Corona and Kippur

Saving the world first begins by saving oneself.

BIRTHDAYS PAST: On the Annapurna trail (photo credit: YONATAN SINDEL/FLASH 90)
BIRTHDAYS PAST: On the Annapurna trail
(photo credit: YONATAN SINDEL/FLASH 90)
Well, we’ve made it through a Rosh Hashanah for the ages (we hope!) and now we approach a Yom Kippur that will surely be unlike Days of Atonement past. In many ways, Yom Kippur is the most challenging of this series of COVID chagim; the prayers are longer, the heat seems hotter and we are fasting 25 hours to boot. Already, the prayer-planners are slicing and dicing the Machzor to streamline the coming prayer services – particularly those that will be held outside, where it is safer, yet warmer – and the rabbinic sermons have been shelved until next year (please hold your complaints to a minimum).
More than one congregant has wondered aloud why these abbreviated services can’t be permanently institutionalized. It reminds me of the Seinfeld routine where he questions the pilot’s announcement after a delayed departure: “Sorry we took off late, folks, we’ll try to make it up in the air.” Wonders Jerry: “If you can go faster now, then why don’t you always go that speed?!” We certainly have plenty of added motivation for our prayers this year. The virus has hit hard throughout the planet; striking indiscriminately, without warning, still defying a full knowledge of its long-term effects and lacking an antidote. This silent but deadly invader, invisible to the naked eye, ought to spur us to appeal in greater numbers and intensity to the God who also cannot be seen but – I hope that most of us would agree – is no less real than corona. In the “clash of the crowns,” we pray the King of Kings will prevail.
We might all add an extra Al Chet to the traditional list, “For the sin we have committed by not coming together as a nation to confront this crisis.” And to the sound of a breast being beaten, let us all recite: “We have blamed everyone else for our situation; we have cheated on the rules, we have led others astray, we have criticized without being constructive, we have bent Halacha to our own selfish desires, we have placed hafganot before health, we have played politics with people’s lives and livelihoods.” Plenty to go around, folks – something for everyone.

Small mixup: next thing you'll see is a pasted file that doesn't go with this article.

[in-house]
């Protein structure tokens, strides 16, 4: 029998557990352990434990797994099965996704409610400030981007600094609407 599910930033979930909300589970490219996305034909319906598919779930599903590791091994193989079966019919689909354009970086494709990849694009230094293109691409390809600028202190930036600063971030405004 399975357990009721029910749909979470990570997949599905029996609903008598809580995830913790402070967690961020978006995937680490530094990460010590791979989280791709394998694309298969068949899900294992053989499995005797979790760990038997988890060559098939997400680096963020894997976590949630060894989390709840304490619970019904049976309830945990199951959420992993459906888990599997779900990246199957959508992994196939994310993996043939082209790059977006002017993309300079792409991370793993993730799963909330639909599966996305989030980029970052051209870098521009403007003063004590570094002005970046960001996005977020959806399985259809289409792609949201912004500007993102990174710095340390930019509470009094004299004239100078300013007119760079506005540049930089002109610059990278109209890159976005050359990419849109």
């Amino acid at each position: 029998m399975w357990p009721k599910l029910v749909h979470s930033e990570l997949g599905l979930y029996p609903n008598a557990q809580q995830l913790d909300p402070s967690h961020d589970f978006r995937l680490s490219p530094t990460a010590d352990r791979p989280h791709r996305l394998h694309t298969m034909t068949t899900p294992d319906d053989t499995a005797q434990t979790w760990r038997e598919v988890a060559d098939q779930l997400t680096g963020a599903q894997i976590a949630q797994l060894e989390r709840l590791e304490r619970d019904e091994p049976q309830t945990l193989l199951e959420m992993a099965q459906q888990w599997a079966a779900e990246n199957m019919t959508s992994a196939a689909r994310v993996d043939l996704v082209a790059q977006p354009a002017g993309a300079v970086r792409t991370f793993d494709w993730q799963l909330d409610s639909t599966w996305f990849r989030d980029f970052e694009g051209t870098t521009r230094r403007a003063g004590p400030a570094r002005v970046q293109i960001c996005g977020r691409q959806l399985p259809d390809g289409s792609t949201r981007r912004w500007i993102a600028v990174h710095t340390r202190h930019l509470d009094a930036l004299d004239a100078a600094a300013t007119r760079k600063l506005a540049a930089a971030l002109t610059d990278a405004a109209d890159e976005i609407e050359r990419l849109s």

BUT THERE is also extraordinary blessing to be mined from our plight. The many heroes we’ve encountered, particularly in the medical sector; exceptional acts of chesed; admirable courage in the face of the loss of a loved one; unflinching faith in a future that cannot be predicted or planned. And the opportunity to contemplate our existence.
Two mighty figures stand out in the liturgy of Yom Kippur. One is Aaron the High Priest. He would enter the Holy of Holies but this one time each year, in order to pray for the nation’s forgiveness and Divine blessing. It was a moment fraught with drama and danger, for were his supplications to prove insufficient, his entire people might suffer the gravest of consequences. So how did Aaron prepare for this climactic confrontation with the Almighty? The Torah records that he prayed diligently for the atonement of himself, his family and the country at large.
The lesson here is clear: saving the world first begins by saving oneself. Looking outwards at others – particularly their faults and foibles – is not the key to redemption. No, that can only happen when we take a long, often painful look inwards, at both our own achievements and our failures, and resolve to correct the mistakes. Healing civilization and society is a tall order; only the very few can succeed at it. But, if we work hard, perhaps we can heal ourselves.
The other outstanding personality we encounter is Jonah. Like Aaron, he, too, is given a formidable task – to convince Nineveh, Assyria’s capital, to mend their ways and cease their immoral lifestyle. But unlike Aaron, Jonah – whose name means “dove” - shrinks from his responsibility and seeks to fly as far away as he can. His response to his Divine calling is Extreme Escapism; he boards a ship to remove himself from Israel’s holy environment; he goes to sleep in the hold, blissfully ignoring the storm raging above; and finally, he insists that he be thrown into the churning waters to his demise in the deep. He flees God at every turn.
But God will not be denied; he finds Jonah, even at the bottom of the sea, even hidden in a fish, and restores the prophet back to solid ground and his sacred mission. Ironically, despite Jonah’s elusive behavior, his plight will cause the idolatrous sailors to cast their idols overboard and recognize the One God, and both the king and citizens of Nineveh will later undergo their own “sea change” and reverse their evil course.
Aaron and Jonah are surely very different in their attitude and approach, yet each is a messenger of the Almighty, playing their part in an ongoing story of which we all are a part. There are many paths we can choose in this world; we can deny or affirm, grow or stagnate, we can shrug our shoulders or put them to the grind. An existential threat such as corona calls upon us, in the silence of our isolation and confinement, to think hard about our fate and our fortune.
As part of the Day of Atonement ritual, we will read about two goats; each has its own very different destiny and assignment. One will become a holy offering to God; the other will be sent to the wilderness to die a lonely death. When all is said and done, all the paths opening before us inevitably lead to God; that is perhaps the soul and the essence of Yom Kippur’s eternal message. Which one of these goats will we be? Which path will we take? That, dear reader, is left for each and every one of us to choose for ourselves. 
The writer is director of the Jewish Outreach Center of Ra’anana. [email protected]